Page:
Olaseni Bello is a Nigerian immigrant, an American citizen, a husband, a father, a lawyer with an MBA, an entrepreneur, and a decorated veteran. And not one of these things has come easy.  With the belief that you have the power to change your life for the better, Olaseni does not accept challenges lying down.  Olaseni tells us about his highly anticipated arrival on American soil, knowing that upon landing his entire life would change.  His understanding of America came from TV and movies, and he was greeted here with many unexpected challenges.  He didn’t fit in because of the way he spoke, his clothes, and the way he looked.  His mother enrolled him in Tae Kwon Do, where he excelled, and where he learned to embrace the mental and physical self-discipline that he has relied on throughout his life.  After law school and completing a judicial clerkship, rather than taking the traditional path to a law firm, Olaseni wanted to repay what he calls a “debt of gratitude to America.”  Coming here as an immigrant, Olaseni talks about fully recognizing and appreciating the opportunities that this country provided to him.  He applied to join the Army JAG Corps, specifically requesting assignment to Fort Hood, Texas, and made clear that he wanted to be deployed to Afghanistan to serve his country.  We talk about the challenges that Olaseni – and many veterans – faced after separating from the military and trying to transition to the corporate world.  Despite 5.5 years in the JAG Corps, law firms did not see his experience as relevant.  He realized that he had to learn to sell his skills in a way that a non-military employer could understand.  Every employer is looking for someone who has a particular set of skills – who can say “I do X.” Olaseni says, “In the Army we solve problems and that is our X.  And that X keeps changing.”  Adapting quickly and being resourceful are veteran super-skills.  After overcoming so many challenges and having such great success, Olaseni leaves us with his thoughts on never letting fear guide your decisions.  “Failure is part of the equation for opportunity.. . . Failure is a tool that forces us to get creative or explore a path we may have ignored.”  Olaseni doesn’t see failures as roadblocks, but sees his failures as silver linings.  Each has been “illuminating in its own way.”Episode Links and Resources:JAG Corps:  Med:  Bello Bio:  the podcast by subscribing and reviewing!Music is considered “royalty-free” and discovered on Audio Blocks.Technical Podcast Support by: Jon Keur at Wayfare Recording Co.© 2022 Silver Linings Media LLC. All Rights Reserved.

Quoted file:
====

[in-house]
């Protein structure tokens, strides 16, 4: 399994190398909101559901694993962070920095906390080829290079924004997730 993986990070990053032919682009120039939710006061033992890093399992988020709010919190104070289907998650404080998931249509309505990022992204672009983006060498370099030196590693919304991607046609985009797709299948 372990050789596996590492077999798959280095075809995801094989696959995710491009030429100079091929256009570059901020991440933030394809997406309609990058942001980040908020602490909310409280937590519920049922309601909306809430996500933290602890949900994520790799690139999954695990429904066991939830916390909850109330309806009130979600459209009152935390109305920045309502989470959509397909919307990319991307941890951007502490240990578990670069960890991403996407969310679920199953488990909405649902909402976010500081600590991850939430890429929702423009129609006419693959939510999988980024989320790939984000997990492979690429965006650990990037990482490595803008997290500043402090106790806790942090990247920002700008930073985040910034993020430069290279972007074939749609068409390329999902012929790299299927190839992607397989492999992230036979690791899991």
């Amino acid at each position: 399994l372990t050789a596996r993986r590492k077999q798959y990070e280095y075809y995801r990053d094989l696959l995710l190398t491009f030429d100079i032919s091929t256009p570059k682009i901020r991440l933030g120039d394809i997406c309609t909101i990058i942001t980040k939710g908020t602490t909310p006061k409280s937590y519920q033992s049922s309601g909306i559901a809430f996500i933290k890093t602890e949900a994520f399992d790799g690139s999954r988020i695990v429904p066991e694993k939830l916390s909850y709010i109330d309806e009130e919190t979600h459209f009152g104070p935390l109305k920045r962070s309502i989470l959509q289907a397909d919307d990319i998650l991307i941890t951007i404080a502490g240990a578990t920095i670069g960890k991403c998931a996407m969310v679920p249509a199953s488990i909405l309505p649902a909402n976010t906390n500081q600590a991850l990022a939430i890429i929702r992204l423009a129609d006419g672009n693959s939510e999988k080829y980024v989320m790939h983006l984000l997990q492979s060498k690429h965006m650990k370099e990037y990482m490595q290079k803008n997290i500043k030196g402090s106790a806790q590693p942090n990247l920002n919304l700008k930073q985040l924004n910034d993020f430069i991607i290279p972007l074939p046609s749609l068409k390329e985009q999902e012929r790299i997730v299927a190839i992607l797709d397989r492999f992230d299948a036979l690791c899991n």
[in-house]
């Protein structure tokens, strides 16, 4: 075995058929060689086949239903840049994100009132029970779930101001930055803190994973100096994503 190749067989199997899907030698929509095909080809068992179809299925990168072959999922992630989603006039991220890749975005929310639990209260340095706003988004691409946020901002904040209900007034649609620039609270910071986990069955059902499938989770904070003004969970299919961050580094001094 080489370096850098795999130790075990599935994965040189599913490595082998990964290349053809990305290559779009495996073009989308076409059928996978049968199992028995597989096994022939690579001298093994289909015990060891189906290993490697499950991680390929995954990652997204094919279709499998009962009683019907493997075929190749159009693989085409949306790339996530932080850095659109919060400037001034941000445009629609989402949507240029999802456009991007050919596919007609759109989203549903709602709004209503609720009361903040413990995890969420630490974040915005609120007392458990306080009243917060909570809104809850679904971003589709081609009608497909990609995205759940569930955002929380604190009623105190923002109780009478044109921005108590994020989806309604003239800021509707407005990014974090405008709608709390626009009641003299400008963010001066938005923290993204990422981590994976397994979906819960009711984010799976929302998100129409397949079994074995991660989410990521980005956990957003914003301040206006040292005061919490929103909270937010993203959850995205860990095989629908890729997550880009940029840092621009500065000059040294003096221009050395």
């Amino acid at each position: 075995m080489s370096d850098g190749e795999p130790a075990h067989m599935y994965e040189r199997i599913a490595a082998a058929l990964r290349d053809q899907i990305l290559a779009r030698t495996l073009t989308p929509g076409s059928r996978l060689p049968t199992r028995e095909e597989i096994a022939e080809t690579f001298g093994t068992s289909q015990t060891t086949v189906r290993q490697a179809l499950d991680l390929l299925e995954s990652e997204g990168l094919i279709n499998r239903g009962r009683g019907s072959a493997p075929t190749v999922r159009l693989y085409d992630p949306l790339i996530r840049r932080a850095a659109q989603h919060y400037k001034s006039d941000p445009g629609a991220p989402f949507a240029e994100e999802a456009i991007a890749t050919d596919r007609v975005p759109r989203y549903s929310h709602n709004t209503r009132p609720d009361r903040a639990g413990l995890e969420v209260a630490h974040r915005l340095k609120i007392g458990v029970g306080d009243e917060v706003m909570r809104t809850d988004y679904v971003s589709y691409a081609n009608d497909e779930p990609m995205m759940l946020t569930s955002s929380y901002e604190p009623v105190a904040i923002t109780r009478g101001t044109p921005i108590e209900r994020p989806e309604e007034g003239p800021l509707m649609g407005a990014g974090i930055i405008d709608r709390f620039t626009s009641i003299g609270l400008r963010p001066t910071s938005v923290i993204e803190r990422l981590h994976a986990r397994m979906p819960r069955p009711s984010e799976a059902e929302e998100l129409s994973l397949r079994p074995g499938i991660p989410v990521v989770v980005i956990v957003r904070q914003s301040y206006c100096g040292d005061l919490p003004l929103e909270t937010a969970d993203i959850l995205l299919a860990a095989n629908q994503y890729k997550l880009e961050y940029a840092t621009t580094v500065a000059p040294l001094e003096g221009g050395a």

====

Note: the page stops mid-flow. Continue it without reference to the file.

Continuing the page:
Kindness 9-1-1:  Chanda Brodnax-Nino on How Being Laid Off Led to the Start of a Successful Business and Fulfilling a Life-Saving Calling
Jun 26 2022
Kindness 9-1-1: Chanda Brodnax-Nino on How Being Laid Off Led to the Start of a Successful Business and Fulfilling a Life-Saving Calling
Being laid off from her longtime position running an emergency medicine training program at a large suburban hospital, Chanda tells us how this setback (with the help of an inspiring letter from a former student) ultimately inspired her to launch her own business, the EMS Institute of Fairfield County (the “Institute”).  Chanda talks about how she hopes to inspire young Black women.  When she was growing up, she didn’t see any Black women entering the field of emergency medicine.  She knows directly the power of if you can see it, you can be it.   Chanda discusses how and why she puts her students through the  “212 teaching Method;” teaching her students to give more than just the bare minimum.  At 211°, Chanda explains, water is really hot.  But add just one more degree, and that water is boiling, emitting steam and enough energy to power a locomotive.  She motivates her students to give that one extra degree, which can make all the difference.  Chanda’s classes are really hard, but her students unanimously agree that, as a result, they are better trained than many of their peers to handle life-critical situations.  Chanda emphasizes the importance of knowing CPR, “an easy life-saving skill that you can learn in less than 2 hours.”  She shares a story of two cardiac arrest patients who arrived in the emergency room one Thanksgiving evening:  one had received immediate CPR from a trained family member and walked out of the hospital that night.  The other only received CPR upon arriving at the emergency room, where Chanda did CPR for 43 minutes.  Sadly, that patient did not survive.  Every second counts in emergency response; acting quickly can mean the difference between life and death.  Chanda is not your typical teacher and her story isn’t just about teaching the basics of CPR.  Kindness is part of the curriculum.  Not only does she encourage her students to be kind to one another, she asks that they share at least one nice thing about each other at the end of class.   While her day job is focused on life-saving, Chanda teaches (and learns from) her students the ways in which kindness can be life-changing.  Episode Resources:EMS Institute of Fairfield County:   the Extra Degree:   Brodnax-Nino Profile:  the podcast by subscribing and reviewing!Music is considered “royalty-free” and discovered on Audio Blocks.Technical Podcast Support by: Jon Keur at Wayfare Recording Co.© 2022 Silver Linings Media LLC. All Rights Reserved.